No, I haven’t lost it.  Let’s just take a look at the Stanford game for a quick second.  Stanford’s narrowest margin of victory is 23 and the team that was against? Notre Dame.  The first defense to make Andrew Luck turn the ball over? Notre Dame.  Before this game, Stanford was #1 in pass defense giving up only 90 yards/game.  After ND: now 11th with their average bumped up to 144.25 yards/game.

Michigan State had to perfectly execute a ballsy fake FG to beat us.  Michigan had a last minute TD drive to defeat us (and a half without our best player).

To sum up the Irish’s current situation, it’s time to channel good ‘ol Dr. Lou: “Things are never as good as they seem and things are never as bad as they seem.”  We don’t have to look that far back into ND’s recent history to prove this fact.

Of course, the Lou Holtz first year comparisons are obvious.  His first year started with consecutive losses against Michigan and Michigan State, a victory against Purude, and a loss to Alabama.  Yep, good ‘ol Lou started 1-3 himself on his way to a 5-6 season and much like Kelly, his initial losses are quite similar as far as margin goes: two one score losses, a solid win, and a multiple score loss.

But wait, what about Bob Davie?! He also started 1-3 AND lost to Stanford the following week!  Well, that Stanford team was also 5-6 that season and his one win to start was 17-13 against a very mediocre Georgia Tech team that finished 7-5 that season.

Great first seasons aren’t exactly a fantastic measuring stick of how well a coach will do during his tenure.  Look no further than Ty Willingham who had a 10-3 first season and Charlie Weis who had not one, but two great seasons at 9-3 and 10-3.  The end result of those three amazing rides though were the same: the Irish were on the wrong side of a bowl game ass-kicking.  Things weren’t as nearly as great as they seemed then.

For those wondering why we can’t be the kind of running, pound-it-down-your-throat team like Stanford and having such a great coach like Harbaugh, I wonder how many of your would’ve liked his first few seasons.  Harbaugh took over a 1-11 team and improved them to only 4-8, which one of those losses coming against the woeful 2007 Irish team that was 3-9.  Of course, he did manage to throw in an crazy upset against USC that I’m sure helped to ease the pain.  His second season wasn’t much better though.  Stanford went 5-7 and USC got their revenge.  Last year though, Stanford turned the corner and went 8-5, which included a USC curb-stomping that I will forever love him for.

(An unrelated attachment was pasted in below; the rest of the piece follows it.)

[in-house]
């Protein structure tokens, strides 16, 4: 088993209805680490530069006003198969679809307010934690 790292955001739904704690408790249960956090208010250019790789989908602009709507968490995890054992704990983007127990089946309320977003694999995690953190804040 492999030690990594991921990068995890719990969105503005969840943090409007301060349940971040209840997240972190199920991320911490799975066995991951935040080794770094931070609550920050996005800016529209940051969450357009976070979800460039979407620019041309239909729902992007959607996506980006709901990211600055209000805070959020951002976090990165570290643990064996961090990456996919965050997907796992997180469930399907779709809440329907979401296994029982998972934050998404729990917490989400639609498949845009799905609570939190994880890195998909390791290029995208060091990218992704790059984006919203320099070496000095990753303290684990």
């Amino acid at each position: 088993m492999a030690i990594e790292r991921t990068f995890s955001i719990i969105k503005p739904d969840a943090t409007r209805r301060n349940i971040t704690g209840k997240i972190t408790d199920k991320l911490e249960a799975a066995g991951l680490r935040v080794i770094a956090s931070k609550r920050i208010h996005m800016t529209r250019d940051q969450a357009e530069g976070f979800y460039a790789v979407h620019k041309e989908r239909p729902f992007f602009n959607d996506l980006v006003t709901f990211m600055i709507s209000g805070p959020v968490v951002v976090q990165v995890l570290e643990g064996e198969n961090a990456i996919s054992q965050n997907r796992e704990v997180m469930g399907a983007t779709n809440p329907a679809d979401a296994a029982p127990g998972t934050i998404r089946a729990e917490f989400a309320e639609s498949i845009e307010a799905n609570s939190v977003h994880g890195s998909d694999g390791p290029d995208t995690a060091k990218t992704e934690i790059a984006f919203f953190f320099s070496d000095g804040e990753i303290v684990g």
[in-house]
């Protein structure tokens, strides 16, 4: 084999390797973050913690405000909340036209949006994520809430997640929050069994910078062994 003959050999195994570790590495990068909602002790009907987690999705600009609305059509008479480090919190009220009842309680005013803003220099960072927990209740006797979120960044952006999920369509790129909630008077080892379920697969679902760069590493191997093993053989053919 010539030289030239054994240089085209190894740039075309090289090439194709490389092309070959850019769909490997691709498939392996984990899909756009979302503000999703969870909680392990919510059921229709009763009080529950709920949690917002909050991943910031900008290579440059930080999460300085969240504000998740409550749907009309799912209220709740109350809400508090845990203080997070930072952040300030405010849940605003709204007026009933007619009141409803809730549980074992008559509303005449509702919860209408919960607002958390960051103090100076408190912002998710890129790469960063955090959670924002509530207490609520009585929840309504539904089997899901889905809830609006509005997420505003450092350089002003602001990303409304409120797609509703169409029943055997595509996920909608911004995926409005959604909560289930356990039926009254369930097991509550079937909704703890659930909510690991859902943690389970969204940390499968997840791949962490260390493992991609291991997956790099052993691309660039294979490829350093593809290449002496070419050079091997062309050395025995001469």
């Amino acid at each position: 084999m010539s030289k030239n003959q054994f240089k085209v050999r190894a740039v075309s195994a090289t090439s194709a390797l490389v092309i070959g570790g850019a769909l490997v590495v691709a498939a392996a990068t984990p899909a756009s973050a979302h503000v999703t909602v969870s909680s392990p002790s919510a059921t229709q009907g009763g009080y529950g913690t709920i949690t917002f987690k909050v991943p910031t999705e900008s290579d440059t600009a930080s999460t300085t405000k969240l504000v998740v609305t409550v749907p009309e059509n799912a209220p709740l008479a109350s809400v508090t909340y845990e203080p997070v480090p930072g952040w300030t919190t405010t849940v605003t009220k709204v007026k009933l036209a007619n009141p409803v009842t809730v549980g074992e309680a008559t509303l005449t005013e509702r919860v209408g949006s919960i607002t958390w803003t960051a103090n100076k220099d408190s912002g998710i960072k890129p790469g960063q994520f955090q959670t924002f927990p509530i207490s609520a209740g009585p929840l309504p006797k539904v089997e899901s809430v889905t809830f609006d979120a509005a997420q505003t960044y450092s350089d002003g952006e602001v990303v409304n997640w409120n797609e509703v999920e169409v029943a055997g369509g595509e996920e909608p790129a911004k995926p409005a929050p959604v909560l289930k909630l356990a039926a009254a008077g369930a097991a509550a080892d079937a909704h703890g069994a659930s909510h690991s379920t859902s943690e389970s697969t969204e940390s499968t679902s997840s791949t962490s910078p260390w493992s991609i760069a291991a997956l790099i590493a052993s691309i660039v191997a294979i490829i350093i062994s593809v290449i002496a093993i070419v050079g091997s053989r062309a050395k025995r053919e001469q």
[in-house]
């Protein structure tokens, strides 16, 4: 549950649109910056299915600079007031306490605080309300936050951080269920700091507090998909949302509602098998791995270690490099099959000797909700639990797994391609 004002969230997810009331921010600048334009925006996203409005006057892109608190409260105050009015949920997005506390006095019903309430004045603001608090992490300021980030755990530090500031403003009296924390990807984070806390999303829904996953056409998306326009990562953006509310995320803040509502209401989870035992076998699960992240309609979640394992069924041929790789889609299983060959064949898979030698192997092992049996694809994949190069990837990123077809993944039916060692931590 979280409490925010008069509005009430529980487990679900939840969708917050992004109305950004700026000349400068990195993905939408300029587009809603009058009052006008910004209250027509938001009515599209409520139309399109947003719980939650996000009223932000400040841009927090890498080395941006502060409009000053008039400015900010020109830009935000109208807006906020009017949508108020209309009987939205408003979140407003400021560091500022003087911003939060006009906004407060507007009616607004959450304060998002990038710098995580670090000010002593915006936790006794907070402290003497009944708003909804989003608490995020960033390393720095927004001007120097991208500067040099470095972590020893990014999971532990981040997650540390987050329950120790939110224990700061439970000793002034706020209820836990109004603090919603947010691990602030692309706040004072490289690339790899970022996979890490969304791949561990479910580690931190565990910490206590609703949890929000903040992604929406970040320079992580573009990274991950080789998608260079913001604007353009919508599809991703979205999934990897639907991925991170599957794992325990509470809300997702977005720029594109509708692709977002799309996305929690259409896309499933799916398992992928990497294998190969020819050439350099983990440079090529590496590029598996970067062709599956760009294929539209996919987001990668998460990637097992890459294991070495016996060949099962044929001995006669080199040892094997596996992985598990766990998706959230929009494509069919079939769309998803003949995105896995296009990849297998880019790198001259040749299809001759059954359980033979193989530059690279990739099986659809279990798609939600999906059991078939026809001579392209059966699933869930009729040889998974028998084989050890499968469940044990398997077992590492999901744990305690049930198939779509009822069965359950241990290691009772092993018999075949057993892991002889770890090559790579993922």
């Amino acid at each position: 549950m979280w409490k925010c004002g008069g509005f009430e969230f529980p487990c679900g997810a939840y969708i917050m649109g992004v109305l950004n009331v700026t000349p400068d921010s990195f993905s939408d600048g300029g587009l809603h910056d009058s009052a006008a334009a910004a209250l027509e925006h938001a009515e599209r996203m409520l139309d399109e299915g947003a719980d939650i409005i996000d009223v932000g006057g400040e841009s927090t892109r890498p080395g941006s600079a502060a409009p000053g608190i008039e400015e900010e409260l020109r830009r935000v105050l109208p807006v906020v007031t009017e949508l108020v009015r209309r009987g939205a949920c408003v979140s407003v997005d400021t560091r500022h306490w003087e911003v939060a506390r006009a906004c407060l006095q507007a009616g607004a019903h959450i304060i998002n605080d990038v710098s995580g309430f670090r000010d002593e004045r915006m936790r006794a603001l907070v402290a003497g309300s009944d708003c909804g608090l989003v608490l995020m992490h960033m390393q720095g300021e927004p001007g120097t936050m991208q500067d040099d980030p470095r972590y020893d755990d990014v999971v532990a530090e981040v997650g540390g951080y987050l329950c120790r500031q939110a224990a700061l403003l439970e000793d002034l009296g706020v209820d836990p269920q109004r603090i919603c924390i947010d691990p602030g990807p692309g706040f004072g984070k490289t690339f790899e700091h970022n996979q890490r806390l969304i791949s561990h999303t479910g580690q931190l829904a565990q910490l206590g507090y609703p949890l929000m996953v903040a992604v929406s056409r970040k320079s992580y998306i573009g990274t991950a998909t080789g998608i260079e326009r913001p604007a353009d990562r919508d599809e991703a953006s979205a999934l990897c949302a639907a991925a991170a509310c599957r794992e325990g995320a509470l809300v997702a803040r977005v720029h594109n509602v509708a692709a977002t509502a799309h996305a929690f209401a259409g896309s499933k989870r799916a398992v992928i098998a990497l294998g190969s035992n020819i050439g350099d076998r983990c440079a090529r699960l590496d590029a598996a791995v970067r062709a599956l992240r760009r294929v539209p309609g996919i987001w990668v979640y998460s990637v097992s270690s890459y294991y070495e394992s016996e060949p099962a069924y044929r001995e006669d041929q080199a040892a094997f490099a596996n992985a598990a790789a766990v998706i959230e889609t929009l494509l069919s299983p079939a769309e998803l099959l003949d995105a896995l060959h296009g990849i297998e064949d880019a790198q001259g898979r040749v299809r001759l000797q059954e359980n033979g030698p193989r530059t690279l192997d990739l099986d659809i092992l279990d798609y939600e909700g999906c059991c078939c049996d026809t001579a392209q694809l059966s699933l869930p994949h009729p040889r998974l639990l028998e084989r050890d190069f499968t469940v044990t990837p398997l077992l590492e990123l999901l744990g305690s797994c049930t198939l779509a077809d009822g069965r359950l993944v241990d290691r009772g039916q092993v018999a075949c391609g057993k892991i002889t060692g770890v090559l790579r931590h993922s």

Now they are 4-0 and #9 in the nation.

Kelly’s starting situation is not nearly as dire as Harbaugh’s was, but he still has quite a bit to overcome.  The fact of the matter is that he took over a 6-6 team whose two biggest stars decided to leave early and go play football on Sundays.  Dayne Crist’s timetable got bumped up in a hurry and a huge hole was left in the WR corps to start everything off.  Both Willingham and Weis had the luxury of not only having upperclassmen as their starting QBs, but also QBs that had at least a full season of starting under their belts.  Both Holiday and Quinn also had receivers that stepped up for them in big ways during their great runs.

ND may still have Floyd and a damned good TE in Rudolph, but Crist is still very green and there isn’t much that we can do about that.  It’s going to take time for him to get better and not only adjust to Kelly’s new offense, but being a starting college QB in general.  I’m definitely critical of his pocket presence and accuracy (or lack thereof), but take a look at Quinn and Clausen in their first year under the helm and the results were not pretty either.

Add on to that with the fact that Kelly took over a woeful defense that could use another ten Manti T’eos.  There has been some marked improvement, but this has been a recruiting gap for years that is slowly (but hopefully, surely) getting its holes plugged in.

That’s the current reality that this team is in as of right now.  If Crist doesn’t get his head knocked around against Michigan and Calabrese is able to jam his man for a second longer on the fake FG, and we could very well be 3-1 and saying today “damn, we got beat by a good team, that sucks, let’s go get BC next week.”

The season is far from dead. Winning out isn’t very likely, but a chance to improve on last season is definitely well within reach.  Sure, it would be a disappointment to many, but you first have to stop the bleeding before the wound begins to heal.  Make no mistake, this program has been bleeding since 2007 and even an offense headed by Clausen, Tate, Floyd, and Rudolph couldn’t stop it.

When you take a step back and look at the big picture, you have to honestly ask yourself if the current results are really all that surprising.  Sure, we all get swept in by the optimism that a regime change can bring, and we can all be disappointed in the current results that we are seeing, but folks never forget that it could be worse, it could be FAR, FAR worse: